Your boss is the point where your group attaches to the tree. But when you use this trick for dividing a large group into smaller ones, something strange happens that i've never heard anyone mention explicitly. In the group one level up from yours, your boss represents your entire group. A group of 10 managers is not merely a group of 10 people working together writing in the usual way. It's really a group of groups. Which means for a group of 10 managers to work together as if they were simply a group of 10 individuals, the group working for each manager would have to work as if they were a single person—the workers and manager would each share only. In practice a group of people are never able to act as if they were one person. But in a large organization divided into groups in this way, the pressure is always in that direction. Each group tries its best to work as if it were the small group of individuals that humans were designed to work.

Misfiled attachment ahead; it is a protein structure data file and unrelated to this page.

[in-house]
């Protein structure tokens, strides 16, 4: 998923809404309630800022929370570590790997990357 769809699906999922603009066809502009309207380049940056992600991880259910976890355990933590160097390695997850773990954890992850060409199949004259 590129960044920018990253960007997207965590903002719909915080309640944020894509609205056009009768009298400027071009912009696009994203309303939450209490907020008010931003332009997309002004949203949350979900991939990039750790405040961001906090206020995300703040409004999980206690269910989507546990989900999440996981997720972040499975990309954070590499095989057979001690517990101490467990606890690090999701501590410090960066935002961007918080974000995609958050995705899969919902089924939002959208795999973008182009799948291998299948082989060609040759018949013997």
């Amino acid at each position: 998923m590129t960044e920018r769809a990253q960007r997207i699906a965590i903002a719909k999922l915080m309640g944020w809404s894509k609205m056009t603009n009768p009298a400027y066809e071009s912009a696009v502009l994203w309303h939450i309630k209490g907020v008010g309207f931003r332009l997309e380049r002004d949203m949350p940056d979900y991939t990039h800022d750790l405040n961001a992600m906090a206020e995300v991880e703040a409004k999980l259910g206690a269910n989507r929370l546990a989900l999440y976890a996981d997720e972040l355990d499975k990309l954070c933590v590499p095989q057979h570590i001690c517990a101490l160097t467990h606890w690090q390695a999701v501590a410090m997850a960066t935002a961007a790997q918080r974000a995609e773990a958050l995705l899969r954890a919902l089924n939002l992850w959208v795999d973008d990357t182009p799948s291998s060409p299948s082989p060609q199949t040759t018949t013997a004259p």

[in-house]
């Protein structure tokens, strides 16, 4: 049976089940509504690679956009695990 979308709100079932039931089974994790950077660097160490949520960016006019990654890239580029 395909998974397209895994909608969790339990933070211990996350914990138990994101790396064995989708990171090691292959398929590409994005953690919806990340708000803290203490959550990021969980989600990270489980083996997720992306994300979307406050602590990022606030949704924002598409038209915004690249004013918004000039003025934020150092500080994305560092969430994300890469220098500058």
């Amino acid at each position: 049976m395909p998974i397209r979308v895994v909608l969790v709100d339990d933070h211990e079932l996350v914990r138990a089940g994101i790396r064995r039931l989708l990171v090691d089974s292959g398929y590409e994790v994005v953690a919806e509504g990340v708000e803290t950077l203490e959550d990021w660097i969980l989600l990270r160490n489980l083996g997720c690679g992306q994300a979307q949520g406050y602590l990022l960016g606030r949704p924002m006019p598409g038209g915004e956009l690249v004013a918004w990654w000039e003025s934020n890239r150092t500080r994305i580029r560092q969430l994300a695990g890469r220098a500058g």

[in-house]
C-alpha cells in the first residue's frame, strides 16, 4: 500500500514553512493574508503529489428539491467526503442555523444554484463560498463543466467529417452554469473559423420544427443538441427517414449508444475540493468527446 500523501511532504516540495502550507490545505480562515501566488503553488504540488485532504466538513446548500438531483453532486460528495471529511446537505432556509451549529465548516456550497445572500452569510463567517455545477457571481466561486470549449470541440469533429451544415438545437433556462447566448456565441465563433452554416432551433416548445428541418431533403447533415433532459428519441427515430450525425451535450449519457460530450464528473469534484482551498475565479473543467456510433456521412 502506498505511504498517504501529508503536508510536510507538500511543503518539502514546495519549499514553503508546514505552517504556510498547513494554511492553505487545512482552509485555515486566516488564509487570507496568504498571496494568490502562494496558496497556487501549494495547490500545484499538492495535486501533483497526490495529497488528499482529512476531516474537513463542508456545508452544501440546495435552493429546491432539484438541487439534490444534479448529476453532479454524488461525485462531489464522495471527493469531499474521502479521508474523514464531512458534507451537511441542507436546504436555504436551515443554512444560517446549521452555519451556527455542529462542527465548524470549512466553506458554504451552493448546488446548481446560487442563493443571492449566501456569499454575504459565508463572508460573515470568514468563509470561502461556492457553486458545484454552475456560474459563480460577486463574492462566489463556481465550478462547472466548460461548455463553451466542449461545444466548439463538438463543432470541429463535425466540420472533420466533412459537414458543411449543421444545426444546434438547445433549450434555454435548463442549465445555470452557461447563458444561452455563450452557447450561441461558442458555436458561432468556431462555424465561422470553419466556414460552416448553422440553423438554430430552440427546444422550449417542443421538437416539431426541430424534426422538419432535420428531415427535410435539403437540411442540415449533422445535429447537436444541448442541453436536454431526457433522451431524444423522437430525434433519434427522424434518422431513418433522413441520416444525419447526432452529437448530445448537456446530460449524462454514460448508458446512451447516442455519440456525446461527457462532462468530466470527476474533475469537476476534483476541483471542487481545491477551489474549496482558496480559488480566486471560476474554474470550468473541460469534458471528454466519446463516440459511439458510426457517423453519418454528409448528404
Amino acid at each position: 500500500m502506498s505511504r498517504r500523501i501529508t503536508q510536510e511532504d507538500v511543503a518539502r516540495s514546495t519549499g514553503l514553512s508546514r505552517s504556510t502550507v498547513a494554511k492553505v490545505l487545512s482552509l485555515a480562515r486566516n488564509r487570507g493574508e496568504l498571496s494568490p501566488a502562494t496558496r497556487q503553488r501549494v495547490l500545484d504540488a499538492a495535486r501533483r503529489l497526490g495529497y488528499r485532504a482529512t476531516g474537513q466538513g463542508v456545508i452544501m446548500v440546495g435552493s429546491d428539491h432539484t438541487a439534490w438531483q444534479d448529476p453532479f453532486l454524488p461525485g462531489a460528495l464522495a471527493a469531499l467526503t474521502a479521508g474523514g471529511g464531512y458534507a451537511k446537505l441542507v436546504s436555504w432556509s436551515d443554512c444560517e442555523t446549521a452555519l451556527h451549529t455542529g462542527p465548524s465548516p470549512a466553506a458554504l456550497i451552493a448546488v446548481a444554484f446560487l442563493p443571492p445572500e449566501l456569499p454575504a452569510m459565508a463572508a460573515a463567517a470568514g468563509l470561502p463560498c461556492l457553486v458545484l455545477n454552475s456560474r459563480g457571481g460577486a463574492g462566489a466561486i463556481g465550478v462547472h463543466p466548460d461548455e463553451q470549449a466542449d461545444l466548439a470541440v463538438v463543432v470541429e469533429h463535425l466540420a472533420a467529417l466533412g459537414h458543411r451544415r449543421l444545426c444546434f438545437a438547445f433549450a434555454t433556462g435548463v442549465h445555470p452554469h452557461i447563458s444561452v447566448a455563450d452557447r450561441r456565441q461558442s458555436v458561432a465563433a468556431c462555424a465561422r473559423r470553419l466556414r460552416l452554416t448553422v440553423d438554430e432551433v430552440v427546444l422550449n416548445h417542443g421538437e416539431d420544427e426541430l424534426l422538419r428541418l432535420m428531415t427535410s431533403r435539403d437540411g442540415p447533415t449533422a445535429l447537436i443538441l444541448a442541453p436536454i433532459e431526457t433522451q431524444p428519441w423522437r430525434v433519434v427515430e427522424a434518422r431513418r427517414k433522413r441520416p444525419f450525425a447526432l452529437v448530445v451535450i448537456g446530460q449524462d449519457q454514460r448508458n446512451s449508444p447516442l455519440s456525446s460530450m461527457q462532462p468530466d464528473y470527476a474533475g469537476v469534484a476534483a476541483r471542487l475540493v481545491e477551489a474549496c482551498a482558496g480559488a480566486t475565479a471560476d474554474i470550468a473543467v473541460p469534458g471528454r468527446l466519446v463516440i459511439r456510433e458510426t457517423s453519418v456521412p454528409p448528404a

species thrives in groups of a certain size. A herd of impalas might have 100 adults; baboons maybe 20; lions rarely. Humans also seem designed to work in groups, and what i've read about hunter-gatherers accords with research on organizations and my own experience to suggest roughly what the ideal size is: groups of 8 work well; by 20 they're getting hard to manage; and. 1, whatever the upper limit is, we are clearly not meant to work in groups of several hundred. And yet—for reasons having more to do with technology than human nature—a great many people work for companies with hundreds or thousands of employees. Companies know groups that large wouldn't work, so they divide themselves into units small enough to work together. But to coordinate these they have to introduce something new: bosses. These smaller groups are always arranged in a tree structure.